Santa Clara’s mayor is lobbying Gov. Gavin Newsom to help a major real estate firm save money on the largest mixed-use development planned in the state—months before the developer made a six-figure donation to her campaign.
Mayor Lisa Gillmor wrote a letter to Newsom on March 4 advocating that Related Companies, which is developing a massive $8 billion mixed-use project in Santa Clara, should not be required to pay prevailing wages to workers, according to records obtained by San José Spotlight. The New York City-based developer is set to develop 9 million square feet of office space, hotels, shops, restaurants and nearly 1,700 apartments across 240 acres of city-owned land near Levi’s Stadium.
Just last week, Related formed a local political action committee to support Gillmor as she runs for reelection against Councilmember Anthony Becker, and funded it with $100,000, according to campaign finance records. Executives from the company also donated to Gillmor’s mayoral election campaign in 2018, two years after the project was approved by the Santa Clara City Council.
Political observers and experts say Gillmor’s intervention in the wage matter, along with the financial support from the company, raises questions about her ethics.
“The perception of this looks bad for Mayor Gillmor,” John Pelissero, a senior scholar at The Markkula Center for Applied Ethics at Santa Clara University, told San José Spotlight. “It’s never a good idea for public officials to accept campaign contributions at a time in which they are also trying to help the provider of those campaign funds with some sort of special consideration from government.”
A spokesperson for Related Santa Clara, Evette Davis, declined to answer questions about why the company is spending $100,000 to support Gillmor in this election and the ethics of the campaign support.
“The mayor is an outstanding leader for the city of Santa Clara and an important partner for almost a decade on the largest public-private development in the state,” Davis told to San José Spotlight.
Gillmor did not respond to multiple requests for comment.
Pelissero said it’s clear the developer could benefit from Gillmor’s actions to push back against prevailing wages, but it’s not clear how the public benefits from her intervention.
“It wouldn’t be unusual for the public to ask questions about, was there some sort of a deal made here between the mayor and the developer?” Pelissero said. “What the mayor may be doing could be entirely above board with the best interest of the public at heart, but the public may look at this situation and say, this just doesn’t look right.”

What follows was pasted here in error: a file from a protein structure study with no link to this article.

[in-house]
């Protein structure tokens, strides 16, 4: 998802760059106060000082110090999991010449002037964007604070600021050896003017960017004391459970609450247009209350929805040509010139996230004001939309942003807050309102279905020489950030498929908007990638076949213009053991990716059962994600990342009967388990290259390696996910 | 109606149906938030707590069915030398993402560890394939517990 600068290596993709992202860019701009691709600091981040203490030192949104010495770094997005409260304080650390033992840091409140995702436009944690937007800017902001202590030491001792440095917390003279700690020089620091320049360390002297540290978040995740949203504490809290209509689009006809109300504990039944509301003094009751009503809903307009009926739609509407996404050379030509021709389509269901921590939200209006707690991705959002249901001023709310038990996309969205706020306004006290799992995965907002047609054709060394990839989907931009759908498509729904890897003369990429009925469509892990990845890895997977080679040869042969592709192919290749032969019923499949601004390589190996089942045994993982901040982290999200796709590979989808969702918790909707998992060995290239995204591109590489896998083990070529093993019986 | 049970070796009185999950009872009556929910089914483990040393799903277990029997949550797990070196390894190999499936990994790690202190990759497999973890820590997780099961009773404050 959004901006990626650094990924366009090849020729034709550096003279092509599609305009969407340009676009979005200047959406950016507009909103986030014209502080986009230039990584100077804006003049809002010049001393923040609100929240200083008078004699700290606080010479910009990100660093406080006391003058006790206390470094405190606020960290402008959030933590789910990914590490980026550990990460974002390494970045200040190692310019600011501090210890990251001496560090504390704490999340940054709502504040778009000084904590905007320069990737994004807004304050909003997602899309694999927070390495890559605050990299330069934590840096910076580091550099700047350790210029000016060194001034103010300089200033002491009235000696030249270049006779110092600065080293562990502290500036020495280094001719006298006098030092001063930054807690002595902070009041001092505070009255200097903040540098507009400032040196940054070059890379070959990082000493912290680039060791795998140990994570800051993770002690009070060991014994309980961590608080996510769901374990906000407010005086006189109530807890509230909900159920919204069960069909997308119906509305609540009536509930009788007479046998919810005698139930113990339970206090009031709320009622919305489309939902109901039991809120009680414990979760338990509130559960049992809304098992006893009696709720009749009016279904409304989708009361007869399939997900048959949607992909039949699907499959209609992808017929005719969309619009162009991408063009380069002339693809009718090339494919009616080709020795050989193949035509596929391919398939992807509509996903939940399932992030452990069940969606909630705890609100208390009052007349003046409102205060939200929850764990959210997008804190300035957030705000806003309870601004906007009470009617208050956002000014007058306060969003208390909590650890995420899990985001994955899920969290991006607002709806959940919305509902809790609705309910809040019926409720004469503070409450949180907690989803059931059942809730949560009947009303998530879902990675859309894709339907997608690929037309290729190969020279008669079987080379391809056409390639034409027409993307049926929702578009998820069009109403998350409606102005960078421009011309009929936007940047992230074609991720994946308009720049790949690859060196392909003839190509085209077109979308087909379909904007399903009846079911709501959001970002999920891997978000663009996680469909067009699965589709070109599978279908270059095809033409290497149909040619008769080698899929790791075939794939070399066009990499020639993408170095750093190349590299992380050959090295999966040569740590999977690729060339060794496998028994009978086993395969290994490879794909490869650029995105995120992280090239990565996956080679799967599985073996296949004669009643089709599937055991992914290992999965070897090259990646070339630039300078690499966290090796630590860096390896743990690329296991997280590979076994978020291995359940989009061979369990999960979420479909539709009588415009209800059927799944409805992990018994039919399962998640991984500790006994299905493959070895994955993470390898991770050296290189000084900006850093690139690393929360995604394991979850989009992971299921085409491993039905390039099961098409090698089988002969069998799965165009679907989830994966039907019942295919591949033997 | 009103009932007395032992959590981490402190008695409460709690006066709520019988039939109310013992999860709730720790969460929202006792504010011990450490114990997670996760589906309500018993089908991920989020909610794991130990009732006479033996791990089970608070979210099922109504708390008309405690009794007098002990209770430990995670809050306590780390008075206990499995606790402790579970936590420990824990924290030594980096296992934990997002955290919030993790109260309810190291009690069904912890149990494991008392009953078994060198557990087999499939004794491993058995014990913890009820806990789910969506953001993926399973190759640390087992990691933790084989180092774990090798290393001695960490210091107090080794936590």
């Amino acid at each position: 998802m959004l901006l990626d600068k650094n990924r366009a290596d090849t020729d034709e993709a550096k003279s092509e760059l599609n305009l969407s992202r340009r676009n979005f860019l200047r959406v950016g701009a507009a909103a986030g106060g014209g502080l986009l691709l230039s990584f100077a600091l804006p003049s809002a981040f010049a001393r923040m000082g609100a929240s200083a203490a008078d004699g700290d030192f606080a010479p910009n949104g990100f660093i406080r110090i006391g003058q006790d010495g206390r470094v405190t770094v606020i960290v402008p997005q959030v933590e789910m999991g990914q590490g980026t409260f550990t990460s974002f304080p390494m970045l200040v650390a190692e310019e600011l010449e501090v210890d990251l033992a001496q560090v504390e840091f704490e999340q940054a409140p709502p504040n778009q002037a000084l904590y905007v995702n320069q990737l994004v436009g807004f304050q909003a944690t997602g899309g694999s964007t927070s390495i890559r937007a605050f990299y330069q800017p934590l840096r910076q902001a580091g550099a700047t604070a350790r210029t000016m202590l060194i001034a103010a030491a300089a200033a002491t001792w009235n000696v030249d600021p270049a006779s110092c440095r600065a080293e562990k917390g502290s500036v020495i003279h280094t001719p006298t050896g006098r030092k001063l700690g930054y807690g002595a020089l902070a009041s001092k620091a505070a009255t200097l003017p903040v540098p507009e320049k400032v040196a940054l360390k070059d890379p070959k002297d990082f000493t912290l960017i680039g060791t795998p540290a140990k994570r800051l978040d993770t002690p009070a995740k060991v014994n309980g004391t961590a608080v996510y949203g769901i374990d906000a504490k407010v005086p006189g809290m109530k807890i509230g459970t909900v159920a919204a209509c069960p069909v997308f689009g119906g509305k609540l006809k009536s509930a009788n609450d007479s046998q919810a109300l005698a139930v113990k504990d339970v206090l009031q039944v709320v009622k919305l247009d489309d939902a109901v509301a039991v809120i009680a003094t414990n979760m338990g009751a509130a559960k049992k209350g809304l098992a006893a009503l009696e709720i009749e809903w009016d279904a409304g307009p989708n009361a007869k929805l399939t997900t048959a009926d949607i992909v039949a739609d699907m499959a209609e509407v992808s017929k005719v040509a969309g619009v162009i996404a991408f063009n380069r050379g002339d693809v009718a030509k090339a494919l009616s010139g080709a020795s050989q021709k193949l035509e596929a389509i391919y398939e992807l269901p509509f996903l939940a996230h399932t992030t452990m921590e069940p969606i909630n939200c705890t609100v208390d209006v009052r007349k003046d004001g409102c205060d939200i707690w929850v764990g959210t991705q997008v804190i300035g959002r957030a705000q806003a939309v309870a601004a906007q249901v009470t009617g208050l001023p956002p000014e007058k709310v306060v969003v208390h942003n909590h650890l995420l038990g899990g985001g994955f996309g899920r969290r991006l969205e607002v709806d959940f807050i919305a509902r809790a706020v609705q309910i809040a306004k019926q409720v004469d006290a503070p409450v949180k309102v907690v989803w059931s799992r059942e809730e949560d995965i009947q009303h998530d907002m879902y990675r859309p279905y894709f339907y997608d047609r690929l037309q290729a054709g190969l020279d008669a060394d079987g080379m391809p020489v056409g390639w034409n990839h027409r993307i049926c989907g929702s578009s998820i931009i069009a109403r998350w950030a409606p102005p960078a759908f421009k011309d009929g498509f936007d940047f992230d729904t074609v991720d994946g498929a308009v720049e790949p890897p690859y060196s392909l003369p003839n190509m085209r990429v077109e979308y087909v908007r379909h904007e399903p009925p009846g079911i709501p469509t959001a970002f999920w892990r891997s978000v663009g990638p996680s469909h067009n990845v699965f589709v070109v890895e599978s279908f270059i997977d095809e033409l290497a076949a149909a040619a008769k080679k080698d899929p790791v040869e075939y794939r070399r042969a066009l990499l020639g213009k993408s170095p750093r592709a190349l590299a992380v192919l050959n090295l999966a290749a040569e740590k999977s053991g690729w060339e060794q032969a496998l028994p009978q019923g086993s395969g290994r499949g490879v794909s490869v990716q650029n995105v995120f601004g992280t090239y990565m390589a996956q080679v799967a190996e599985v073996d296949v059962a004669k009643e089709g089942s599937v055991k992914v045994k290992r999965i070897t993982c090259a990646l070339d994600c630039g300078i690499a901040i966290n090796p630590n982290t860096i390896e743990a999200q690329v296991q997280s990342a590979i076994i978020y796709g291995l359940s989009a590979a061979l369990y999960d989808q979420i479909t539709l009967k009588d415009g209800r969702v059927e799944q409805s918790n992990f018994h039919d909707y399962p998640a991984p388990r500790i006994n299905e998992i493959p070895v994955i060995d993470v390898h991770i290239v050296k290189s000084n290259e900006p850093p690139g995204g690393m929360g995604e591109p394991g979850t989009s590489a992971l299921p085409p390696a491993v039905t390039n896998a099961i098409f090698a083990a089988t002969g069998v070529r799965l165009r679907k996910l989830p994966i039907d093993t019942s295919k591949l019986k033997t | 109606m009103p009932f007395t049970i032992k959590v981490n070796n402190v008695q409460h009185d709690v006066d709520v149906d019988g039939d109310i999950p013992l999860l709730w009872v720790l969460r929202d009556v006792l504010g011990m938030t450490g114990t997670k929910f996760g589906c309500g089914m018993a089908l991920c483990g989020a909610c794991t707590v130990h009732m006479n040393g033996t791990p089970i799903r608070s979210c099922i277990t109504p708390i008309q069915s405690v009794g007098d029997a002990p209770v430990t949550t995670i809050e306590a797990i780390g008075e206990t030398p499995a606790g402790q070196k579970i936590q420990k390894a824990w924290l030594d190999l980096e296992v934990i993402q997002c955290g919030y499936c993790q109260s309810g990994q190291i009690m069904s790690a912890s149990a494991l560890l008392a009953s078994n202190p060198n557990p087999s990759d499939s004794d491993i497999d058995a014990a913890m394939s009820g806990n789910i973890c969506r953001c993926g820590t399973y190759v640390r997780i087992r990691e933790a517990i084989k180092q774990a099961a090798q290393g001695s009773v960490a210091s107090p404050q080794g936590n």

Providing fair pay
In 2020, the International Union of Painters and Allied Trades, District Council 16—which represents workers in Northern California and Nevada—filed a request with the California Department of Industrial Relations, asking its director to deem the Related development as a public works project, which would require workers be paid prevailing wages.
Prevailing wage rates help ensure workers receive fair pay and benefits on public works projects.
David Bini, director of the Santa Clara & San Benito counties Building & Construction Trades Council, said the organization supports the union’s view that prevailing wages should be paid on this project, because it includes public investment in the form of a “favorable rent structure” and some infrastructure will be built by the city.
“I am deeply disappointed that Mayor Gillmor would go to such lengths, including using city resources and requesting the governor to intercede, in an effort to ensure that construction workers could be paid less than the going rate for their work. The mayor of Santa Clara should be a champion for working families, instead of undermining their ability to earn family-supporting wages and benefits,” Bini told San José Spotlight.
While a decision on the complaint has not been issued yet by the state, Gillmor went above the director with her letter to Newsom, countering the union’s request.
“I was heavily involved in the review and approvals for this project and I can assure you that Related Santa Clara did not receive discounts on the fair market value of the lease and nothing in the rent structure suggests this project is a public work that would be subject to California’s Prevailing Wage Law,” Gillmor wrote.
Gillmor called the project “transformative,” noting the city has worked with Related since 2013 on the project. She added the time being taken to make a decision could delay the project.
“As the former Mayor of San Francisco, you understand first-hand how vital partnerships with the private sector are in creating opportunities that otherwise would never come to fruition,” she said in the letter. “For that reason, I respectfully request your thoughtful consideration of this matter and look forward to your response.”
A senior Newsom counselor, Jason Elliot, did not respond to a request for comment.
Who will benefit
Jessica Levinson, a Loyola Law School professor who studies money in politics and who was the past president of the Los Angeles Ethics Commission, said Gillmor’s actions are par for the course when it comes to politics.
“I think this is basically how the world goes round when it comes to our campaign finance system. There are some situations that can look fishy and there are some situations that can look like what some people might call a system of legalized bribery,” Levinson told San José Spotlight.
Rich Robinson, a political consultant and contributing columnist to San José Spotlight, said Gillmor should be advocating for workers on such a banner project, not against them.
“Why doesn’t the mayor call Related and have them pay prevailing wage on a $8 billion project? It seems to me that Related is sort of stepping over dimes to pick up nickels,” Robinson told San José Spotlight. “Why isn’t she fighting for the workers?”